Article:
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‘A True Hero’: Medal of Honor Recipient Honored by AEP

by on June 29, 2018
Brian Tierney (left) presents Medal of Honor recipient Herschel “Woody” Williams with a commemorative plaque recognizing his service, on behalf of AEP.

A very special VIP took a ride to Baltimore, Md., recently aboard one of AEP’s aircraft, preceded by a reception attended by AEP employees and family members.

Herschel “Woody” Williams, a U.S. Congressional Medal of Honor recipient and one of only four surviving Medal of Honor recipients from World War II, was provided a flight on the corporate jet with Richard Rogers, chief pilot – Aviation, at the controls.

AEP donated the use of the corporate jet to allow Williams to attend the dedication of a new Gold Star Families Memorial monument honoring fallen military veterans and their families.

Williams is the last surviving Marine Medal of Honor recipient from World War II, and was given the honor of performing the game-opening coin toss at the most recent Super Bowl held in February 2018.

Prior to his flight, he was given a reception by about 35 family members, friends and AEP employees, including Brian Tierney, executive vice president and chief financial officer.

“There’s no way we can properly express our appreciation to you for what you have done, and for what all of those who served beside you also have done for our country,” said Tierney, who presented Williams with a plaque commemorating the event and recognizing his service. “You are a true hero, not only because what you have done in your military service, but how you continue to actively serve military veterans and their families. This is one small way that we extend our thanks, respect and admiration to you.”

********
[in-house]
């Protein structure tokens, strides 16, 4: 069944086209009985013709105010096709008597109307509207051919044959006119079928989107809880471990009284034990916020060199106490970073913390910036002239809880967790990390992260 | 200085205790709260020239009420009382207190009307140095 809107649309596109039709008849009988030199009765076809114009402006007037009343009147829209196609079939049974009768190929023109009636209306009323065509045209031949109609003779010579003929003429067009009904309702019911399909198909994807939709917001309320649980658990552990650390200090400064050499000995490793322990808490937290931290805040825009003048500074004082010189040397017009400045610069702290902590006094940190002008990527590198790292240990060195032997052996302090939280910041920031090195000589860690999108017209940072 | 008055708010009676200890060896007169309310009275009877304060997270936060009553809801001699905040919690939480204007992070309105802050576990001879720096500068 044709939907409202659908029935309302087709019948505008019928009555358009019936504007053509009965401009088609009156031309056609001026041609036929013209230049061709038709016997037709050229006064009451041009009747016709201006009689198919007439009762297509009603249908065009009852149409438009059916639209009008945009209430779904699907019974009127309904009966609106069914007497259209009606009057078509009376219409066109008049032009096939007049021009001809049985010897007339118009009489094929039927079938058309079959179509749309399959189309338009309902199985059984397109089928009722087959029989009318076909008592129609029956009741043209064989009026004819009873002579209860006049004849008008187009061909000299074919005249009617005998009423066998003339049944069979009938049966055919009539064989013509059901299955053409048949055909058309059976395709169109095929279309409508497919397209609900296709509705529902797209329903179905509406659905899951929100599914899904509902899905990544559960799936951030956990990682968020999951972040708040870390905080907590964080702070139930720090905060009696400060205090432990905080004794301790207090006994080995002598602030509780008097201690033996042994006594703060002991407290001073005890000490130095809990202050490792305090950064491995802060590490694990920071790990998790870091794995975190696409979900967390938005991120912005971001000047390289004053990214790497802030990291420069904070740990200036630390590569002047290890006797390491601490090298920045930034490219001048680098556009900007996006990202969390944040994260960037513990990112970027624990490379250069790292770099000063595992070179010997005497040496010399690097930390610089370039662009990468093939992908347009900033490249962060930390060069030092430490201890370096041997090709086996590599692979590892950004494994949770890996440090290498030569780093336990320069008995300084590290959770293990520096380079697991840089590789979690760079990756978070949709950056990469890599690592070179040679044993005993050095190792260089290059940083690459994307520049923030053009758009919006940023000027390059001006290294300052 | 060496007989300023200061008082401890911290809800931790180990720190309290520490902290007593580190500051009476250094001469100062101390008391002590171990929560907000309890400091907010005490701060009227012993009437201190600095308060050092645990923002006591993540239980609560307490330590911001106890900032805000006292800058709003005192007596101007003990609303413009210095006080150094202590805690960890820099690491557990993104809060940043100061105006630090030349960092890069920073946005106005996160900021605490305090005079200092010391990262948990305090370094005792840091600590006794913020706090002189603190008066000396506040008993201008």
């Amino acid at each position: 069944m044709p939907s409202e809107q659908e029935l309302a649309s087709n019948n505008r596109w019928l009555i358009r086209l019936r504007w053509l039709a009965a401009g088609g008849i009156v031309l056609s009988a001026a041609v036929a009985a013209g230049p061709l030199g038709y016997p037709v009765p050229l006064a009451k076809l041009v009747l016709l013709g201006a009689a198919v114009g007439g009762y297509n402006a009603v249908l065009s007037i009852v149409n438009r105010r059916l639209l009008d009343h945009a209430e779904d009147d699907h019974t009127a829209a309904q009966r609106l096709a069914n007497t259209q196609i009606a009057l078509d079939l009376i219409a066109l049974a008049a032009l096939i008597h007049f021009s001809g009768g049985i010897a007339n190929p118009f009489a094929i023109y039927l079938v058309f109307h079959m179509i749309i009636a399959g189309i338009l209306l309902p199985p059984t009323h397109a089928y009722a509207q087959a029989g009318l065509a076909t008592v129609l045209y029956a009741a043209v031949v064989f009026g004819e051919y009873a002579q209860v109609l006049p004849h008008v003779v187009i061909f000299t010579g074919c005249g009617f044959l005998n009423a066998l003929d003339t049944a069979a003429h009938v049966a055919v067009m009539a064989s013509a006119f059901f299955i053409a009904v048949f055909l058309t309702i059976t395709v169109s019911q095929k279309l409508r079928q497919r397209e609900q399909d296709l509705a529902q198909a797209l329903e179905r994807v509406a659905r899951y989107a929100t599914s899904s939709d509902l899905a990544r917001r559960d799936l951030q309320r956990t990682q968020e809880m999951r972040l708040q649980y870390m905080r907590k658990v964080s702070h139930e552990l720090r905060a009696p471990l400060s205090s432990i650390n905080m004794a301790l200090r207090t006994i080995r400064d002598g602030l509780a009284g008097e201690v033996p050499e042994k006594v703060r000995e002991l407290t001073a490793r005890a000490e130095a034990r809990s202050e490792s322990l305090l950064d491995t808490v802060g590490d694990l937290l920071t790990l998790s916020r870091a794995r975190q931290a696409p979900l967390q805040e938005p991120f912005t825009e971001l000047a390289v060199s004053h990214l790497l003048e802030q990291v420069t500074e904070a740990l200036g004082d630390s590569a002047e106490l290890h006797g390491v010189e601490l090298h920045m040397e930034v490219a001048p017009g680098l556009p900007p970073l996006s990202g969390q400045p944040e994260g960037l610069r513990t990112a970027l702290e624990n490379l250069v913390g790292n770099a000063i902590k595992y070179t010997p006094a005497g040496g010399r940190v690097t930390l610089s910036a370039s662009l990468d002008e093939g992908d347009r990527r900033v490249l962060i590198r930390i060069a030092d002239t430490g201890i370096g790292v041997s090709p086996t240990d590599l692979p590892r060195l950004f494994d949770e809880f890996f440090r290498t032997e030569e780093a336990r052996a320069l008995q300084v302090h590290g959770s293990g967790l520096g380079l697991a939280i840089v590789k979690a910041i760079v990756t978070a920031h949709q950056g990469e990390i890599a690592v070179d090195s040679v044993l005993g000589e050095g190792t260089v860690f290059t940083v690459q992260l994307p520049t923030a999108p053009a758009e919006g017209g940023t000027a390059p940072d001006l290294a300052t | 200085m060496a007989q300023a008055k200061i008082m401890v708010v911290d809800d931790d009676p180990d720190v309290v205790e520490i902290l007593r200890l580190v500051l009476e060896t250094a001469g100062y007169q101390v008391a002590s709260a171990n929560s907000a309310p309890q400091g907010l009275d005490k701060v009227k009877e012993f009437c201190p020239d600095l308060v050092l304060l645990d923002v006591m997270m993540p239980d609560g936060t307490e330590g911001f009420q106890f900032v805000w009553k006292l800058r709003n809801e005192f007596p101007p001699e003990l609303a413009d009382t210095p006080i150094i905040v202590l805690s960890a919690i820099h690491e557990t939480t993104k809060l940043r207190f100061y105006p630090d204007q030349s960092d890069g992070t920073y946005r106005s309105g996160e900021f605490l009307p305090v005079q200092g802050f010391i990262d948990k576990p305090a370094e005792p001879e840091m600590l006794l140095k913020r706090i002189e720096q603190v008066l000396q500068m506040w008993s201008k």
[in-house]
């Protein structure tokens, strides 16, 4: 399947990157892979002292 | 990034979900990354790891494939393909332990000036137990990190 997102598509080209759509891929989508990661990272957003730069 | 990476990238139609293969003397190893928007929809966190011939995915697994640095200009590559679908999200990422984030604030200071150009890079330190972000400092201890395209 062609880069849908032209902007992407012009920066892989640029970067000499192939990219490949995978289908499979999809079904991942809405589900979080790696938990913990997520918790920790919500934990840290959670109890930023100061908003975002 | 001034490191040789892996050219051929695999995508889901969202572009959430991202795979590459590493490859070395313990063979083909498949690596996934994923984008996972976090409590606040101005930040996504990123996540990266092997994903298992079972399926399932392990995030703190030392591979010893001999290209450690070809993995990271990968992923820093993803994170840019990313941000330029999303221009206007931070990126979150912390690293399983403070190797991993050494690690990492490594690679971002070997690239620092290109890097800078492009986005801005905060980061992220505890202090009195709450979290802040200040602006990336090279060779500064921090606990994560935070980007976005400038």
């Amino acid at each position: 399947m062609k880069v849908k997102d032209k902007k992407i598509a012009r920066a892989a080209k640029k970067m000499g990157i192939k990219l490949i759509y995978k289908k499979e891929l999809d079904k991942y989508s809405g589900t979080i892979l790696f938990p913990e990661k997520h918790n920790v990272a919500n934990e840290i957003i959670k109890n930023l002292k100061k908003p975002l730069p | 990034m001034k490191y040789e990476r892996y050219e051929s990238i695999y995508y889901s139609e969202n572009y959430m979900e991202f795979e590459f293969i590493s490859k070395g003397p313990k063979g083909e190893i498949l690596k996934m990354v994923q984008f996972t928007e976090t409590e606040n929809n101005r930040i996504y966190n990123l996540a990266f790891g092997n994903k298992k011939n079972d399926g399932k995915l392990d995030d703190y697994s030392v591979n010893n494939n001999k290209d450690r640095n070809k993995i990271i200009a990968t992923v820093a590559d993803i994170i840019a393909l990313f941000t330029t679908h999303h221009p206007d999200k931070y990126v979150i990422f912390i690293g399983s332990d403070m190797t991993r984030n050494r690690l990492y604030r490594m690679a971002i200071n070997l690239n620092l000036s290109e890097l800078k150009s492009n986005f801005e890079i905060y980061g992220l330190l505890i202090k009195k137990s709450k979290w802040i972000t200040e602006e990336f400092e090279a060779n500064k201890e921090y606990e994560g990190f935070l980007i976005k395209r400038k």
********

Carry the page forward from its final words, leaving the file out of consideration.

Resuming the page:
Williams, a resident of Fairmont, W.Va., and an Appalachian Power customer, served in the U.S. Marine Corps in World War II. As a demolitions-squad corporal during the Battle of Iwo Jima, on Feb. 23, 1945, he fought for hours to silence the enemy’s reinforced concrete pillboxes that had stopped his company’s advance and caused many casualties.

Williams’ foundation has helped fund the installation of Gold Star Families Memorial monuments at dozens of locations across the country.

Using demolition charges and flamethrowers, he neutralized one enemy gun emplacement after another, frequently struggling under fire to the rear of enemy positions to do so. On one occasion, he mounted a pillbox to insert the nozzle of his flamethrower through an air vent; on another he grimly charged enemy riflemen who attempted to stop him with bayonets. His actions were instrumental in enabling his company to reach its objective.

These actions occurred on the same day that the U.S. flag was raised by soldiers on Iwo Jima’s Mount Suribachi in what became the most iconic image from the war. Read more about Williams’ story in Stars and Stripes.

He is co-founder of a non-profit organization, The Herschel “Woody” Williams Medal of Honor Foundation, that seeks to establish Gold Star Families Memorials throughout the United States. Any organization or group of people can establish a Gold Star Families Memorial monument through the program. The foundation provides guidelines, information, and support to help those taking on the challenge of establishing a monument. So far, 33 monuments have been completed and 50 more are in progress in 36 states. His foundation also offers scholarships to children in Gold Star Families.

“These monuments pay tribute to the families who have lost a loved one in any conflict,” Williams said. “The purpose of each monument is to honor Gold Star Families, preserve the memory of the fallen, and stand as a stark reminder that freedom is not free.”

From → News From AEP

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